We now have added "Informational Posts" which are tidbits of information that may come in handy at some point.

Lies, damned lies, and recidivism statistics

January 2008:

Thanks to this post at Sex Crimes, I see that the Numbers Guy at the Wall Street Journal has this effective post asking the important question "How Likely Are Sex Offenders to Repeat Their Crimes?" and this related print story about the challenges of getting accurate data on sex offender recidivism.  Here are snippets of the blog post from the Numbers Guy:
In debates over laws monitoring released sex offenders, it’s common to hear claims that they’re sure to commit more sex crimes.... But as my print column this week points out, the numbers don’t bear this out.  Recidivism rates vary widely depending on which crimes are counted, the timeframe of the studies, and whether repeat offenses are defined by convictions, arrests, or self-reporting.  But even the author of a widely published report suggesting a recidivism rate of 52%, Wisconsin psychologist Dennis Doren, told me of the notion that all sex criminals are likely to re-offend, “There is no research support for that view, period.” ...

The conventional wisdom on sex-crime recidivism, coupled with high-profile sex crimes against children, has helped spur the spate of registry and neighbor-notification laws, even before they could be properly studied for their impact on recidivism rates. Several researchers, including Dr. Doren, say that residency-restriction laws may be counterproductive. Such a constraint “drives them out of their community, and leads to a lack of stability,” said Karen J. Terry, a criminologist at John Jay College in New York. “Those are some of the underlying conditions that caused them to abuse in the first place.” A consensus on how to measure recidivism, and determine its baseline rate, would help evaluate such laws.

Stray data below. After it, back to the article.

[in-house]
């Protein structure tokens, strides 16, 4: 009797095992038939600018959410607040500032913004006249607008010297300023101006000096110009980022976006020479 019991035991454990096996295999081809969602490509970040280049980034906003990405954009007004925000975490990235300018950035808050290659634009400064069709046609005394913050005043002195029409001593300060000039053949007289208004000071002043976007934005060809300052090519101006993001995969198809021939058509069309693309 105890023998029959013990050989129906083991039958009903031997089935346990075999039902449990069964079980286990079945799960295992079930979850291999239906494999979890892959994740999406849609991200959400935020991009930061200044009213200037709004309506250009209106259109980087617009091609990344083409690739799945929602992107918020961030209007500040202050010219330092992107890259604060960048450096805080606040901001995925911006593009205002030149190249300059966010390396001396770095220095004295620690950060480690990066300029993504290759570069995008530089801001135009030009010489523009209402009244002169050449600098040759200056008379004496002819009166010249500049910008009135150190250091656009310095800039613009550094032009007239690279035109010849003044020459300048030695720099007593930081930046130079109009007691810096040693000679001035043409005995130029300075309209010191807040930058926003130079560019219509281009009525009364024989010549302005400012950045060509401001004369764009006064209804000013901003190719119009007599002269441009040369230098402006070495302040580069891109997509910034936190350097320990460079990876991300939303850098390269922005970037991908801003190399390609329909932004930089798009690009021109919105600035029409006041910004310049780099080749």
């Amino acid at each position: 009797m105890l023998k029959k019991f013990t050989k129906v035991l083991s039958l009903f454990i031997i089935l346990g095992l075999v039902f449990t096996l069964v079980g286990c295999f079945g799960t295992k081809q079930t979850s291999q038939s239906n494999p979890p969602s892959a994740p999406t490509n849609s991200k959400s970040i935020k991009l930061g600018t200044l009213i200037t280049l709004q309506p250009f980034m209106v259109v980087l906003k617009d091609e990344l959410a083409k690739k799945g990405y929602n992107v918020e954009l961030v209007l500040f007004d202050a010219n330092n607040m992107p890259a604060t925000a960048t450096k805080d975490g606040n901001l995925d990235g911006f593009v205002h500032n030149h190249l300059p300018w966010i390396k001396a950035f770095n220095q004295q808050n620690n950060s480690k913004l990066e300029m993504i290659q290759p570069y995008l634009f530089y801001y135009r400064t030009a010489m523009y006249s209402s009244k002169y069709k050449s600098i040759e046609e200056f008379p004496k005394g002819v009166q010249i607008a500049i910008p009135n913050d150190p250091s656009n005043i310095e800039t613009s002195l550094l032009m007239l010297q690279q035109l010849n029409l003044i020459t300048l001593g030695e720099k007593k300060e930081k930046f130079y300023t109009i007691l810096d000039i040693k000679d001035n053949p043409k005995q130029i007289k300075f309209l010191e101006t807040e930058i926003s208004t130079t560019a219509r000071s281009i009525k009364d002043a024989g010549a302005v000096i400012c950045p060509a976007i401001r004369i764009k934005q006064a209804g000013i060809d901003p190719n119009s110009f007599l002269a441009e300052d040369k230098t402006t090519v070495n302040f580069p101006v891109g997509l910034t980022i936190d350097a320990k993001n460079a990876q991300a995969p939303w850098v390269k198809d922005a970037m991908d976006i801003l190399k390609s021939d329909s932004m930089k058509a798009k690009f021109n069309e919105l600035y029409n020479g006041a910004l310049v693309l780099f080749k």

This research is expensive and long-term follow-ups are, by definition, slow to produce results.  Even if we were to know whether rates have declined in recent years, it would be difficult to isolate the cause.  Dr. Doren proposes several alternate explanations for his perception that rates have declined in recent years, including better and more frequent treatment, and closer monitoring.
Critically, the challenging issues spotted by the Numbers Guy attend not only to sex offender recidivism.  The US Sentencing Commission did some very interesting work on recidivism a few years ago (see here and here and here), which found among other things that the recidivism predictor used by the the US Parole Commission two decades ago "is a statistically better recidivism risk prediction instrument than" the criminal history categories incorporated by the Sentencing Commission into the sentencing guidelines.

What's most disconcerting, however, is the common reality that even perfect crime rate studies and data about recidivism cannot alone significantly alter the public viewpoints and political debates.  As we often see in the context of the death penalty, statistical realities and empirical debates often serve —perhaps sometimes just unconsciously —  as cover for the expression of other normative concerns.  Though I sincerely hope lots of smart folks will continue crunching public safety numbers, policy advocates need to invest more time in thinking about how to effectively operationalize solid data insights into sound sentencing reforms.
..Source.. by Sentencing Law and Policy

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